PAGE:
A collection of public health groups is beginning a campaign to dissuade Indian doctors from prescribing drugs sold by a local unit of Novartis AG until the Swiss drug maker withdraws its appeal against a patent rejection on its blockbuster cancer drug Glivec.
In a nationwide campaign, which is seen as the first such targeted attack on a single drug maker, the groups want to mount pressure on the multinational corporation to retreat rather than keep “doggedly pursing their patent”.
The groups say the patent will increase treatment costs and stifle competition from cheaper substitutes made by Indian drug companies.
A patent application for Glivec was rejected by the Chennai Patent Office in January 2006—a decision that Novartis appealed against and is fighting at a patent appellate body after months of hearing at the Madras high court.
The groups will target all Novartis drugs in India, sales of which were at Rs592 crore in fiscal 2007. “We have already circulated the resolution in the states and more than 10,000 public health workers from various organizations at the ground level are going to be involved,” said Amit Sengupta, secretary of Jan Swasthya Abhiyan. Five groups are part of the campaign.
“We have spoken to four state bodies of the Indian Medical Association (IMA) and all of them have passed a resolution to boycott Novartis’ products. Appeals have been sent to 250 other local affiliates of IMA in Karnataka,” said Gopal Dabade, president of Drug Action Forum—Karnataka, a group that first started its lobbying against Novartis a few months ago. IMA is India’s apex body of doctors.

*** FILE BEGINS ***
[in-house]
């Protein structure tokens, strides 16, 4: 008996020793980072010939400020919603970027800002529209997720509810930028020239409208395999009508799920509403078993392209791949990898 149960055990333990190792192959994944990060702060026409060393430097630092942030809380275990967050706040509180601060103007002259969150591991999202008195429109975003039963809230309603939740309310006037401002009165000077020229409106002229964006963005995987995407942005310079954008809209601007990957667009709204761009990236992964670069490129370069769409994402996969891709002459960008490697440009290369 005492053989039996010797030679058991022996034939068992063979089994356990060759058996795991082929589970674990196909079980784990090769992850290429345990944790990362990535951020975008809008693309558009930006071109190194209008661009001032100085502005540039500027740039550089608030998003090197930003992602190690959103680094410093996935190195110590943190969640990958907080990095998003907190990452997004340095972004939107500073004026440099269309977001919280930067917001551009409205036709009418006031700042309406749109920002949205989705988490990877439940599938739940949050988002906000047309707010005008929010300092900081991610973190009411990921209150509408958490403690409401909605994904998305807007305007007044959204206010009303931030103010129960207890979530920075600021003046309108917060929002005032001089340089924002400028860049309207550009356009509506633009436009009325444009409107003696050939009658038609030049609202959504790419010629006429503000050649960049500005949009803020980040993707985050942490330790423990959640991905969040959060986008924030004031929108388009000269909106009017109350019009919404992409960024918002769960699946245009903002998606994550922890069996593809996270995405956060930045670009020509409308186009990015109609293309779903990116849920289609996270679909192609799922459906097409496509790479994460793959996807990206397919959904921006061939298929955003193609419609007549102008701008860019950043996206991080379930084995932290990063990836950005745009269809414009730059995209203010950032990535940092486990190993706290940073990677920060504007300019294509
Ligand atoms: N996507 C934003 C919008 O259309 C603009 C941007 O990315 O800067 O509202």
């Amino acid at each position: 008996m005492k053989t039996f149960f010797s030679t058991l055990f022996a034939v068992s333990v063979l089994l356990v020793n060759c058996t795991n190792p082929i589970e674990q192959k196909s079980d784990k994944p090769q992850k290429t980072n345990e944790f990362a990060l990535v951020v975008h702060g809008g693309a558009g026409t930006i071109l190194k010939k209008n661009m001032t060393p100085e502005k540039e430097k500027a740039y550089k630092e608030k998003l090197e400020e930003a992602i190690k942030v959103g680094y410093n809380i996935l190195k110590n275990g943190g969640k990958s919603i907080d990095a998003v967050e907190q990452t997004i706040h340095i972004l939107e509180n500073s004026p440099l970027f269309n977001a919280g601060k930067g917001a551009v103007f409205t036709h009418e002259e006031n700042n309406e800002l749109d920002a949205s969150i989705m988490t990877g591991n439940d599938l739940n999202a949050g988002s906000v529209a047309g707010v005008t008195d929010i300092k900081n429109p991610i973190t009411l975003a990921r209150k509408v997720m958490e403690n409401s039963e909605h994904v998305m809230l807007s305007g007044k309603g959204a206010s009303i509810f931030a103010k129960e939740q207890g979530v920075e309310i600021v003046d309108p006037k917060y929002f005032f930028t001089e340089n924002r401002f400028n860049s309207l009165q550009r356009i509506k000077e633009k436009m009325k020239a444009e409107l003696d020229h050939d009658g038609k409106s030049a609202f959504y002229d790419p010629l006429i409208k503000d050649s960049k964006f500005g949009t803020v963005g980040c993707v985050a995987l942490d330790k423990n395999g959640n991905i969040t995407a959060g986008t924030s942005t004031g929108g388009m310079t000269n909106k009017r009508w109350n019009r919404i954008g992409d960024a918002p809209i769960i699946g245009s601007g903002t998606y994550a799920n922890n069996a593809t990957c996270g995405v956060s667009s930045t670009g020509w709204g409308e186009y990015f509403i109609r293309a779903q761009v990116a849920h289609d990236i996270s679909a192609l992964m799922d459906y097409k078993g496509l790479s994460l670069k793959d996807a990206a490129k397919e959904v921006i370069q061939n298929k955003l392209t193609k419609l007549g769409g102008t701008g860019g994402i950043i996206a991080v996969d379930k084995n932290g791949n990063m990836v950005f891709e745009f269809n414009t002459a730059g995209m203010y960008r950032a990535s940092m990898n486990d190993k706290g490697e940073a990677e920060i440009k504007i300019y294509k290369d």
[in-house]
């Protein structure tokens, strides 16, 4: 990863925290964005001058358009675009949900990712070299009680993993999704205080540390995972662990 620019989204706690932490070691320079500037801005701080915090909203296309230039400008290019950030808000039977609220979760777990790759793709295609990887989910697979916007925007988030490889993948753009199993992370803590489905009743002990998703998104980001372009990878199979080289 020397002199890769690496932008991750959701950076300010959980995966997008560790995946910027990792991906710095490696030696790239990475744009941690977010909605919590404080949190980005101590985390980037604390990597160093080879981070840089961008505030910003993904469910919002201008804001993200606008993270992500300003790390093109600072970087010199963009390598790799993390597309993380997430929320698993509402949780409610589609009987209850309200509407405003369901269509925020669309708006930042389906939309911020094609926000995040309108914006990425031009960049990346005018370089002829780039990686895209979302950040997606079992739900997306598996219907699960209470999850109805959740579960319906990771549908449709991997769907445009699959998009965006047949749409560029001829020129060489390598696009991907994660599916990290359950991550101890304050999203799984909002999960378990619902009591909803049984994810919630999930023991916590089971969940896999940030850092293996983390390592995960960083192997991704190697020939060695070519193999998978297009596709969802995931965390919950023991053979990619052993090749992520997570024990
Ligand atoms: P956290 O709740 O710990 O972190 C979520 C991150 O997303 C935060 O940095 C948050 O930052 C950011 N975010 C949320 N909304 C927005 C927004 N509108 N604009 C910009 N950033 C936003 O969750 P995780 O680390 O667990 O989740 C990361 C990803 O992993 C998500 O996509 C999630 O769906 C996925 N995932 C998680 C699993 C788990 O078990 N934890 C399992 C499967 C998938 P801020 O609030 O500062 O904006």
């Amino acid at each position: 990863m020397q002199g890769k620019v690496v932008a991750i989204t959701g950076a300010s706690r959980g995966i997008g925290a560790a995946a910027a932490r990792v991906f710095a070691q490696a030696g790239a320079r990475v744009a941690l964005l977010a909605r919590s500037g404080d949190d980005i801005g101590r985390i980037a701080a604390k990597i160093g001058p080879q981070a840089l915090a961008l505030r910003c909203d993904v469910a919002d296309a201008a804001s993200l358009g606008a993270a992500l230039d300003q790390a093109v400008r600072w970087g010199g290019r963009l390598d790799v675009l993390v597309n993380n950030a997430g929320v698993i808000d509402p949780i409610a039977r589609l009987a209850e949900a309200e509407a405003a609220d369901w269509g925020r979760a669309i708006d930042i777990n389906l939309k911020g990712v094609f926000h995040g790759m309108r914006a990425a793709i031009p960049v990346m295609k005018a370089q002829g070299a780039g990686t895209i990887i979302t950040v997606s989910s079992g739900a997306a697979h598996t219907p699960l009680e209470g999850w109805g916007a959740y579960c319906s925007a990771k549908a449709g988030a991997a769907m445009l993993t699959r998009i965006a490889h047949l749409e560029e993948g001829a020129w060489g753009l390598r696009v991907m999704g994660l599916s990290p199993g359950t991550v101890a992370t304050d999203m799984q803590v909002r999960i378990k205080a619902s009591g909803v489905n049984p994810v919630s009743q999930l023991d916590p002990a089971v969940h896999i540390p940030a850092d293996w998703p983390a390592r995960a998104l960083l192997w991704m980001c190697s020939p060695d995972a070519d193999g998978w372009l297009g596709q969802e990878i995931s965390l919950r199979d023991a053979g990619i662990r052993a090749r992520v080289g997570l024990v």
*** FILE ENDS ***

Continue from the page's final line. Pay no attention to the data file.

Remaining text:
Novartis India Ltd defended its right to appeal against the patent rejection saying it recognizes the need of affordable medication and provides Glivec to 8,000 patients in India free already. But “our concern is with the non-recognition of intellectual property rights that ultimately help sustain and advance pharmaceutical R&D,” the company said in an email.
Doctors, meanwhile, are cautious in their response to the massive canvassing by the activists. “I’ll like to see the resolution, their arguments for the boycott and deliberate on it,” said IMA’s secretary general S.N. Mishra, who agreed that drugs should be cheaper but added any IMA resolutions would be “advisory” in nature and not binding. IMA has a membership of some 175,000 doctors.
Delhi-based diabetologist Anoop Mishra said: “Though such actions may be required, it will be a daunting and challenging task to unify doctors to fight for this particular issue.”